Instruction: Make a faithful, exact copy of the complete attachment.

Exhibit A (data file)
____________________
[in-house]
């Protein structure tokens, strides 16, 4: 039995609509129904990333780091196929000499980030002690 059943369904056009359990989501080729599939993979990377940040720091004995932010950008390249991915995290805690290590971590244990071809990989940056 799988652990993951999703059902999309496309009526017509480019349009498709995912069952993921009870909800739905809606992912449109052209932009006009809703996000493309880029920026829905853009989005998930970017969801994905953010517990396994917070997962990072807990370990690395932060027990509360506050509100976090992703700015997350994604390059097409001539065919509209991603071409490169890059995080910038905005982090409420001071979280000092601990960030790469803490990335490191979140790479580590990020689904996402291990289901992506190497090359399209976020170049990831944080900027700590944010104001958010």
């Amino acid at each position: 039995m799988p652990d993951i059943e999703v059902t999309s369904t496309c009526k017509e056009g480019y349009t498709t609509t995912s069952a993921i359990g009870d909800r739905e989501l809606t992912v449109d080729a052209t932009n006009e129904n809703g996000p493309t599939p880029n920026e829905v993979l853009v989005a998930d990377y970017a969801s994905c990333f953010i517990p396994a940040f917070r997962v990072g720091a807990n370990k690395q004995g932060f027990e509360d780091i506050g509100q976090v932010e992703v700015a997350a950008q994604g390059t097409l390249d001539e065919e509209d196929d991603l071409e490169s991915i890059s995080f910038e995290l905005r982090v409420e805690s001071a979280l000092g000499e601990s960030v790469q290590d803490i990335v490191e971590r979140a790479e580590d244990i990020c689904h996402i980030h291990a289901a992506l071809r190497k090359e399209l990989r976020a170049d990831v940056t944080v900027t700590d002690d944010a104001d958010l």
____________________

[in-house]
């Protein structure tokens, strides 16, 4: 039995609509129904990333780091196929000499980030002690 059943369904056009359990989501080729599939993979990377940040720091004995932010950008390249991915995290805690290590971590244990071809990989940056 799988652990993951999703059902999309496309009526017509480019349009498709995912069952993921009870909800739905809606992912449109052209932009006009809703996000493309880029920026829905853009989005998930970017969801994905953010517990396994917070997962990072807990370990690395932060027990509360506050509100976090992703700015997350994604390059097409001539065919509209991603071409490169890059995080910038905005982090409420001071979280000092601990960030790469803490990335490191979140790479580590990020689904996402291990289901992506190497090359399209976020170049990831944080900027700590944010104001958010």
């Amino acid at each position: 039995m799988p652990d993951i059943e999703v059902t999309s369904t496309c009526k017509e056009g480019y349009t498709t609509t995912s069952a993921i359990g009870d909800r739905e989501l809606t992912v449109d080729a052209t932009n006009e129904n809703g996000p493309t599939p880029n920026e829905v993979l853009v989005a998930d990377y970017a969801s994905c990333f953010i517990p396994a940040f917070r997962v990072g720091a807990n370990k690395q004995g932060f027990e509360d780091i506050g509100q976090v932010e992703v700015a997350a950008q994604g390059t097409l390249d001539e065919e509209d196929d991603l071409e490169s991915i890059s995080f910038e995290l905005r982090v409420e805690s001071a979280l000092g000499e601990s960030v790469q290590d803490i990335v490191e971590r979140a790479e580590d244990i990020c689904h996402i980030h291990a289901a992506l071809r190497k090359e399209l990989r976020a170049d990831v940056t944080v900027t700590d002690d944010a104001d958010l």